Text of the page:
Something that you are unlikely to ever get away from is the old saying "people will do a task relative to the time given to them to accomplish it". I tried hourly in the beginning but it was a dismal failure. Partly due to the quality of some of the employees and partly due to my being naive and too trusting. Once went out on sales-calls while the guys were out spraying at about 10:30 in the morning. Drove down a street and caught out of the corner of my eye one of my trucks at a apartment complex. That employees production was down over 25% of what I expected so I confronted him and later terminated him. He claimed he was there for a "early lunch" which I have no problem with now as all my techs. are now salaried and are paid on commission for production, sales, customer retention and # of service calls they generate/round. Works well for me as it inspires "ownership" of the route and they are now fiercely competitive of each other.

Frank Fescue
02-18-2008, 09:16 AM
See if you can get them signed up for "Agricultural Overtime" pay, its what TGCL does and its so good it almost seems illegal.

Failing that, give them a production quota. UPS doesn't let their employees deliver as many packages as they want and then let them go home. Let them know their job is to complete the work assigned in a proper amount of time. Give bonuses for amount over quota. Keeps the guys working. GPS just seems like you don't trust them. I know it's neccisary in some instances but if my employees can bust their butt and do 10 hours worth of work in 8 ½ I really dont have a problem with them taking an extra 45 for a break on a hot day or to swing by their house and play with their kids for a few minutes. .02

02-18-2008, 02:02 PM
no A.C., disconnect or remove radios,seperate buddies or rotate assigned crews,Then chew their ass when nothing gets gone .Schedule time to fill vehicles ,fuel cans ,Just make sure the equipment and materials are ready to go in the morning .Having a crew drive around to get fuel, stringline ,seed ,tools , ,material ect, ect can be a waste for time .Some people will run around all moring and still end up at the shop becase them got to job site and found out some equipment would not run .I have seen whole crews sent home because the did not red tag broken equipment or even let someone know they had equpment down . Some people just dont care, sweat dripping down the crack of their A**, they are gonna punch the clock and run for their vehicle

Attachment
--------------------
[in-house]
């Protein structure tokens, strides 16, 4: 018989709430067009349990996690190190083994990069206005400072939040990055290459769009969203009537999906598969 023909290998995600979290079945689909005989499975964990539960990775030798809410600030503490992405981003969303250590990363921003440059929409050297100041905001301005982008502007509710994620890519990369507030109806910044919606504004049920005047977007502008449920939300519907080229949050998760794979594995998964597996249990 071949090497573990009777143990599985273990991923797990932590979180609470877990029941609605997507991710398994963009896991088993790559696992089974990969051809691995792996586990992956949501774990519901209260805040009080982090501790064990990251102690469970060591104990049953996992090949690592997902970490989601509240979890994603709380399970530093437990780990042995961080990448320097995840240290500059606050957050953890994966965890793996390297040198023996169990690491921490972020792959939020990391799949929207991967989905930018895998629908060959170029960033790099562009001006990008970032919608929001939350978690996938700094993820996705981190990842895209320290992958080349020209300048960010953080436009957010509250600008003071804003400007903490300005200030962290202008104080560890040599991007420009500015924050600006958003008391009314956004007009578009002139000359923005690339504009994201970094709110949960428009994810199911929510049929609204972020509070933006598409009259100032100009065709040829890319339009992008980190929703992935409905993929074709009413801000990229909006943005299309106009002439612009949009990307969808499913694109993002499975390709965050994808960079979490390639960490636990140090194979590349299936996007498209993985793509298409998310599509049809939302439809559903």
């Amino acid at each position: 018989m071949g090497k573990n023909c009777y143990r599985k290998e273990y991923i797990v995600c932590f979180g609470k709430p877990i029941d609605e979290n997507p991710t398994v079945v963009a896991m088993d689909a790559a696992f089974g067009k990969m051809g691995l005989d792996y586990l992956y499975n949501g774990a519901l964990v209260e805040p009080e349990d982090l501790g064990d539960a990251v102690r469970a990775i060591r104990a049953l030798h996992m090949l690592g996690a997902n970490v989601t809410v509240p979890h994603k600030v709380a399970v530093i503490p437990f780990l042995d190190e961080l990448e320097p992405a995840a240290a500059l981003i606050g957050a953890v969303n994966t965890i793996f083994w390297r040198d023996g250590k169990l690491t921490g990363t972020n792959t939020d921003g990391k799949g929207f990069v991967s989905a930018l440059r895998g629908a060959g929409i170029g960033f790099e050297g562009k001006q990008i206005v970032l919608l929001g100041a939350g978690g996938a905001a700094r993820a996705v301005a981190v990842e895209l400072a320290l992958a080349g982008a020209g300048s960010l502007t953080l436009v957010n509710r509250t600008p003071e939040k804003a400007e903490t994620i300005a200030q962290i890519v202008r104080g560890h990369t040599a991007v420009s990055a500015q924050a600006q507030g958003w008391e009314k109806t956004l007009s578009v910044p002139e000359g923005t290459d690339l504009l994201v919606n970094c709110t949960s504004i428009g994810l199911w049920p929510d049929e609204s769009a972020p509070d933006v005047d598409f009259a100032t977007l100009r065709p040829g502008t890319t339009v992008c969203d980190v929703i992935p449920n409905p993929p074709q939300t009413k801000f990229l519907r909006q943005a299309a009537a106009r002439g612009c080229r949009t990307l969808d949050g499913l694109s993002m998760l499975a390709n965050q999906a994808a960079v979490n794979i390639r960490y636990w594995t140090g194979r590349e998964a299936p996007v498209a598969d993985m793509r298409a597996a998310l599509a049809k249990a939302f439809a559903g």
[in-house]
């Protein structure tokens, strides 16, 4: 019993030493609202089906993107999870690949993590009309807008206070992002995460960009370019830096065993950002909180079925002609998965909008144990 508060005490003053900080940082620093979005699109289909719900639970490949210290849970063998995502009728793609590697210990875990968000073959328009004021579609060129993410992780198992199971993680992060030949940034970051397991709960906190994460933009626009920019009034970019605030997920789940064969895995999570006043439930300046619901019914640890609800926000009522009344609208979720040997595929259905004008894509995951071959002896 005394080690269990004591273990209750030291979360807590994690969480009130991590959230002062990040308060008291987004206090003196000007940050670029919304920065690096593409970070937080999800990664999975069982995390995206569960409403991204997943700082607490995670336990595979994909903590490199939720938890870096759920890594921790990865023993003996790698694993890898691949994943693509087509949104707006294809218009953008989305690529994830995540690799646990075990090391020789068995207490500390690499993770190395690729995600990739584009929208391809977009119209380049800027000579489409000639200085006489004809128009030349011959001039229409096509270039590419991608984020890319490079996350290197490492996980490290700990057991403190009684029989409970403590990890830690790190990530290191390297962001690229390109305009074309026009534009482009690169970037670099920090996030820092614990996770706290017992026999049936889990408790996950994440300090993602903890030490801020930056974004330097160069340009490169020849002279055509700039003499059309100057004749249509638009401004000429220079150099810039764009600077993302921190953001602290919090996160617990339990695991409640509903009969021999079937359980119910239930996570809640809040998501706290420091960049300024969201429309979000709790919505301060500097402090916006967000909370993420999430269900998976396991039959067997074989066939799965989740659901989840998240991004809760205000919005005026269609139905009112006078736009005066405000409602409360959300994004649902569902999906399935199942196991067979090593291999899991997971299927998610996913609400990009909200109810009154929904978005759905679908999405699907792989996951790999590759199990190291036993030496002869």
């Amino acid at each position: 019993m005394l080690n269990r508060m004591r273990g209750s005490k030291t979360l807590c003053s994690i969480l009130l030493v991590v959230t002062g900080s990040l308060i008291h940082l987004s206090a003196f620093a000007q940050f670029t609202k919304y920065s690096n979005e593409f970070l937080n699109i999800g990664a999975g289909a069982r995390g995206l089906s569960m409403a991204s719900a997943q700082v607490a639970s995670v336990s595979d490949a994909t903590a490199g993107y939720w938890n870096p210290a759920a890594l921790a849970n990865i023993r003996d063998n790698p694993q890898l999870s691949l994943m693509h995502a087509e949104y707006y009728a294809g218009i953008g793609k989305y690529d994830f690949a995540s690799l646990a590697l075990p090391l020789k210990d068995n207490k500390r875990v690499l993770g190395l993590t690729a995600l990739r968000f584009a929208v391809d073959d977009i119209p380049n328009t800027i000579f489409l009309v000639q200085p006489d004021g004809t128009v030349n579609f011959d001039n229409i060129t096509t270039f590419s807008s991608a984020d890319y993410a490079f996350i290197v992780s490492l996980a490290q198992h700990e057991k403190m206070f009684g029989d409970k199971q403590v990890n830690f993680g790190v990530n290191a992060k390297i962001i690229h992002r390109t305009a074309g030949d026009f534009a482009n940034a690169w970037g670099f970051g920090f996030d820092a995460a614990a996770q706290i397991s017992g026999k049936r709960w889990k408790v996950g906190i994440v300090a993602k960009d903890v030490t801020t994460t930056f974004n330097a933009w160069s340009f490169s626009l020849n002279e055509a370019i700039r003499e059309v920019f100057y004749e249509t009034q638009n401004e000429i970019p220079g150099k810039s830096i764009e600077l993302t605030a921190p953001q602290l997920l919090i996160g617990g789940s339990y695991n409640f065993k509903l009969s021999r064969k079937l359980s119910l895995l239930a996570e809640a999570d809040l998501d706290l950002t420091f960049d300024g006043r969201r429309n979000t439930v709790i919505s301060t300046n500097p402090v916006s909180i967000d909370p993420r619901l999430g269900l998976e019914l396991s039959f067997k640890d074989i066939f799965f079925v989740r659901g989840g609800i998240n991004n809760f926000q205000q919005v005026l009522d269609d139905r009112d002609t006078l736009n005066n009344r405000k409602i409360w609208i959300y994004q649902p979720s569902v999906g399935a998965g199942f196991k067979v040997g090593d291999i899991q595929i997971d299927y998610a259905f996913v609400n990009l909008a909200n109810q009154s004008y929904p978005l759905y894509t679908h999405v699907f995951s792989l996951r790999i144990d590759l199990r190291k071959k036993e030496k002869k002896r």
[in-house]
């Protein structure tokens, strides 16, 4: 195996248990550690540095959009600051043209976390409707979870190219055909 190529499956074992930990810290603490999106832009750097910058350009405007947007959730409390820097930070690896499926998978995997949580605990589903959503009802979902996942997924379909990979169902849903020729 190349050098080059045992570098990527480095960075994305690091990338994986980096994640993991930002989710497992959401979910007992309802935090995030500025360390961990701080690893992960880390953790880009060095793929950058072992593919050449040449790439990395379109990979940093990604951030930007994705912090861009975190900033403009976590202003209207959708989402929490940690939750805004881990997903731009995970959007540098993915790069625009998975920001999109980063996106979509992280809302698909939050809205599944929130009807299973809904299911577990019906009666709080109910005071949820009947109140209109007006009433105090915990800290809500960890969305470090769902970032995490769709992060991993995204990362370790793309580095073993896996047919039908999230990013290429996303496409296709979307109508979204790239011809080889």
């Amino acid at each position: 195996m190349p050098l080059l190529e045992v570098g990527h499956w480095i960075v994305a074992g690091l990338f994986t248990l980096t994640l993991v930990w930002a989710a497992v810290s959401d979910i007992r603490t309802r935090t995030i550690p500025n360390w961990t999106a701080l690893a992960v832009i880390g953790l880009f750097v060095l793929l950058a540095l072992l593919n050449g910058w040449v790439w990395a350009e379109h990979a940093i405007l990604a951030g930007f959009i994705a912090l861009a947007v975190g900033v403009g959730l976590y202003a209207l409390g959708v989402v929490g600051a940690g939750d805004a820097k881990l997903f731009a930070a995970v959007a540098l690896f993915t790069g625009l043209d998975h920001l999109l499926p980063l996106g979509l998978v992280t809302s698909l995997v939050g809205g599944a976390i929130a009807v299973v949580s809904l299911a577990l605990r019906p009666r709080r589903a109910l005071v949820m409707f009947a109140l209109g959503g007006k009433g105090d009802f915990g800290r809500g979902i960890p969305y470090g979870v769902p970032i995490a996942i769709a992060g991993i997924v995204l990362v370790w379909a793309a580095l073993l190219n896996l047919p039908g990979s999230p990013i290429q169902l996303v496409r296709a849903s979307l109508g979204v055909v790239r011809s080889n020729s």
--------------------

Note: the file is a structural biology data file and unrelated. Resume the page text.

02-18-2008, 02:57 PM
See if you can get them signed up for "Agricultural Overtime" pay, its what TGCL does and its so good it almost seems illegal.

Some employers have discovered a little used Federal Regulation that allows hourly workers under certain conditions be paid a flat weekly salary then pay half time for over 40 hours.

US DOL (dept of labor) regulation 29CFR 778.114 entitled 'Fixed Salary for Fluctuating Hours'

Most all lawn care emplyers will meet the requirements to pay in such a way.

Look it up in the DOL website.

This pay regulation does not just apply to agricultural workers

Midstate Lawncare
02-18-2008, 03:46 PM